Anglers asked to report tagged fish

"Angling can be a very effective method of recapture," Parsons said.

"In theory the math is pretty simple," Parsons added. "Obviously it doesn't always work out that way because the fish have to mix and you have to meet all these assumptions. But we're really looking forward to this. It's going to tell us an awful lot about the smallmouth bass population out there."


The DNR will call on anglers to report all tagged fish and they ask anglers to leave the tag in the fish as they want to know how many times fish are caught. Visit to report where the fish was caught.

Parsons said the DNR will also be working with a number of the bass tournaments this year to get counts from those anglers, who tend to catch a lot of bass over a two- or three-day period.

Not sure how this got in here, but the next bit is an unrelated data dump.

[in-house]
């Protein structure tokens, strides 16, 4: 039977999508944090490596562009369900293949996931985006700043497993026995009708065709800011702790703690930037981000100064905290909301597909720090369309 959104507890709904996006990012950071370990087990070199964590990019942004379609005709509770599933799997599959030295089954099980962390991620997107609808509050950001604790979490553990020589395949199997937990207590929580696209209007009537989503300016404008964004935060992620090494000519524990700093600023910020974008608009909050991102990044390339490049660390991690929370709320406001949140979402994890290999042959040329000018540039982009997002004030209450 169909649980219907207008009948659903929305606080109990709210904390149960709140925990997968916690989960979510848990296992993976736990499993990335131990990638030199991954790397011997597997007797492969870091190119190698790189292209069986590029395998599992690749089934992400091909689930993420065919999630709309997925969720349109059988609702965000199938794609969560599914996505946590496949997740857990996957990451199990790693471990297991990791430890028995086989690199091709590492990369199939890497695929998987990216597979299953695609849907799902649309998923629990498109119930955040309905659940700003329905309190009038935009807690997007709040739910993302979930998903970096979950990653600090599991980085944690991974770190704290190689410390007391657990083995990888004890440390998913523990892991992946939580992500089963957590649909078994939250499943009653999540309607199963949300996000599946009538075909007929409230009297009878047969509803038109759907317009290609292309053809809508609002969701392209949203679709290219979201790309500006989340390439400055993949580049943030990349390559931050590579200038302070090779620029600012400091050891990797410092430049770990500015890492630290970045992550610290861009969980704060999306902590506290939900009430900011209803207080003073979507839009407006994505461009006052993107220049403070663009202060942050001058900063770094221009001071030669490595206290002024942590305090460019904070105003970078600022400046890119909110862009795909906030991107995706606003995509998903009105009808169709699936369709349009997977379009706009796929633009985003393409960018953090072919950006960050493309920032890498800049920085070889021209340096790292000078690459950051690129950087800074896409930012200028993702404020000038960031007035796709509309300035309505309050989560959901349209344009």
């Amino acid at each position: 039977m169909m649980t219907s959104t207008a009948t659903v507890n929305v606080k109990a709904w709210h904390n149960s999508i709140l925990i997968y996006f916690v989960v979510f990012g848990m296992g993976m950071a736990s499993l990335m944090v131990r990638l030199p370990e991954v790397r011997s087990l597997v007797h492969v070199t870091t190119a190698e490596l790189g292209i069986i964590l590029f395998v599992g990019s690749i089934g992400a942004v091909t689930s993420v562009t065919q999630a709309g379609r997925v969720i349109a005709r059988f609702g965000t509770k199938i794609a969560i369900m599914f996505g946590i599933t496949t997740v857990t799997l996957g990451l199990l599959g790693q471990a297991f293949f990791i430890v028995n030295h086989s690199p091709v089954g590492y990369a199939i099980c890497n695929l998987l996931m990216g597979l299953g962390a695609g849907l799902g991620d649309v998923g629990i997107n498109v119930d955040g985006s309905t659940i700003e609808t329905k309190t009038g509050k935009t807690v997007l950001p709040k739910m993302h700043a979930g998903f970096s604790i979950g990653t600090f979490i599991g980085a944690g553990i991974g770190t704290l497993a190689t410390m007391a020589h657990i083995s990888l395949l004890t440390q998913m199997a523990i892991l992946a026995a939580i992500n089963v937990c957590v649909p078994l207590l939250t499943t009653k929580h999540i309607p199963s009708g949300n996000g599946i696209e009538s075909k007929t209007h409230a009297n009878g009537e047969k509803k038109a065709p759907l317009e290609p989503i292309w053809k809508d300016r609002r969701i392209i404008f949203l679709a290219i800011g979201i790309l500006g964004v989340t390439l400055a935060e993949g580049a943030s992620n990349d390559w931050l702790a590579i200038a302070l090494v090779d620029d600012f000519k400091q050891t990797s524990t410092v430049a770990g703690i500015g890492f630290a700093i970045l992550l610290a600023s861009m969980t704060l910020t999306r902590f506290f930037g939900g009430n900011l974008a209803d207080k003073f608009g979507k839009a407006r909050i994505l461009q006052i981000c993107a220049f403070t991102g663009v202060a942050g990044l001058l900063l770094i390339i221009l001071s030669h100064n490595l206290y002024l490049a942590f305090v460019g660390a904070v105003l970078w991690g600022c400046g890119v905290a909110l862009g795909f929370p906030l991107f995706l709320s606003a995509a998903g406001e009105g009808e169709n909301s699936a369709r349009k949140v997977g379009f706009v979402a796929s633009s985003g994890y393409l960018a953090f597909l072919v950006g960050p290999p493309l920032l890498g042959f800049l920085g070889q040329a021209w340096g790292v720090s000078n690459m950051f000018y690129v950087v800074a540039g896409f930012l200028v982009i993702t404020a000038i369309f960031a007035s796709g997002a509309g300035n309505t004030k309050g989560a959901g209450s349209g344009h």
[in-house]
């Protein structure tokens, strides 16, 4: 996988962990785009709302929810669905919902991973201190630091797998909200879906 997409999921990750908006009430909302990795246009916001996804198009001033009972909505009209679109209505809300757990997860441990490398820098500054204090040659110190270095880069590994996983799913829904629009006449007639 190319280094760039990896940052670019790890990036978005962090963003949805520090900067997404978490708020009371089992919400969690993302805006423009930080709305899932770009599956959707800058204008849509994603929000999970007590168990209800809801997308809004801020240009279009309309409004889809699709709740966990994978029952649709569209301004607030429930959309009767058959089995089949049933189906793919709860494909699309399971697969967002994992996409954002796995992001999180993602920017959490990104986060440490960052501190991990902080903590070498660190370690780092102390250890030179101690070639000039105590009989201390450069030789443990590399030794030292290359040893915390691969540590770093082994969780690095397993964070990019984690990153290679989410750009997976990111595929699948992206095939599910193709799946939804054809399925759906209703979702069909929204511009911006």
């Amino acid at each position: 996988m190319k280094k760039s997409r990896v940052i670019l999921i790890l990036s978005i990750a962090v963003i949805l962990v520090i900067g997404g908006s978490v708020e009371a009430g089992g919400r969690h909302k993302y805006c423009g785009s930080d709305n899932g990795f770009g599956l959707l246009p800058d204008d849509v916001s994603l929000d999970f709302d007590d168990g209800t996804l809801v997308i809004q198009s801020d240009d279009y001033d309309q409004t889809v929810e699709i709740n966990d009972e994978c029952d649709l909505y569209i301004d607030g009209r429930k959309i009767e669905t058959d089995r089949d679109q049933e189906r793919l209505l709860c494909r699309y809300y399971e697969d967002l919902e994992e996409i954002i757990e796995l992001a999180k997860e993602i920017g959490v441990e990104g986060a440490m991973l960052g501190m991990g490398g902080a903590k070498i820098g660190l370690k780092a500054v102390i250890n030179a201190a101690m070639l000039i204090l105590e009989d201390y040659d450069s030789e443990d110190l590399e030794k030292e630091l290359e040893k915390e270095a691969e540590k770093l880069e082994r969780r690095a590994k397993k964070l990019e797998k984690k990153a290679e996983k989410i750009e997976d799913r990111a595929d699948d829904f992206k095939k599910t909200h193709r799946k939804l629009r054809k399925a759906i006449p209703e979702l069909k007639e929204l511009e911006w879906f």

The DNR is not asking anglers to release tagged fish if they wish to take them home for a meal, they just ask anglers to follow the regulations. If anglers take the time to report the tagged fish it will only help gain a better understanding of the fish numbers and their behaviors.

What's unique about this study is the large size of Mille Lacs-128,226 acres and about 93 miles of shoreline-makes it very difficult to get a firm estimate, Parsons said. In order to have an effective population assessment, all class sizes need to be caught, he added. One of the last assessments on the bass population on Mille Lacs appeared to only recapture one year class, not effectively showing what was under the surface.